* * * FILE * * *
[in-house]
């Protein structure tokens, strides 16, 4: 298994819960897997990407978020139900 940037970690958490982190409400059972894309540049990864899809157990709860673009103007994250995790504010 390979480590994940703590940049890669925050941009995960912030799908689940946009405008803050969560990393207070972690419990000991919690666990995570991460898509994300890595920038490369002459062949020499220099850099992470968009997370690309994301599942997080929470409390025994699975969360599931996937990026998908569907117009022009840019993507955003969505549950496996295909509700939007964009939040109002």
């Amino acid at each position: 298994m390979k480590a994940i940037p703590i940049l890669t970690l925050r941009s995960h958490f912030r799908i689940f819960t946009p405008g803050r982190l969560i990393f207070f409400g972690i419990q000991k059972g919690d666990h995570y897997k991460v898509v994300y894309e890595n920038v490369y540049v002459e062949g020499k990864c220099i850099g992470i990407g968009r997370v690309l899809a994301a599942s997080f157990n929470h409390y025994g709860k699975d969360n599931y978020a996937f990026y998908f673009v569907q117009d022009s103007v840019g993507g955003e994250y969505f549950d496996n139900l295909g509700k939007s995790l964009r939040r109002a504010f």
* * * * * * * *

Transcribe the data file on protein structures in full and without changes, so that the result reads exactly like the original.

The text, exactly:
[in-house]
């Protein structure tokens, strides 16, 4: 298994819960897997990407978020139900 940037970690958490982190409400059972894309540049990864899809157990709860673009103007994250995790504010 390979480590994940703590940049890669925050941009995960912030799908689940946009405008803050969560990393207070972690419990000991919690666990995570991460898509994300890595920038490369002459062949020499220099850099992470968009997370690309994301599942997080929470409390025994699975969360599931996937990026998908569907117009022009840019993507955003969505549950496996295909509700939007964009939040109002």
């Amino acid at each position: 298994m390979k480590a994940i940037p703590i940049l890669t970690l925050r941009s995960h958490f912030r799908i689940f819960t946009p405008g803050r982190l969560i990393f207070f409400g972690i419990q000991k059972g919690d666990h995570y897997k991460v898509v994300y894309e890595n920038v490369y540049v002459e062949g020499k990864c220099i850099g992470i990407g968009r997370v690309l899809a994301a599942s997080f157990n929470h409390y025994g709860k699975d969360n599931y978020a996937f990026y998908f673009v569907q117009d022009s103007v840019g993507g955003e994250y969505f549950d496996n139900l295909g509700k939007s995790l964009r939040r109002a504010f």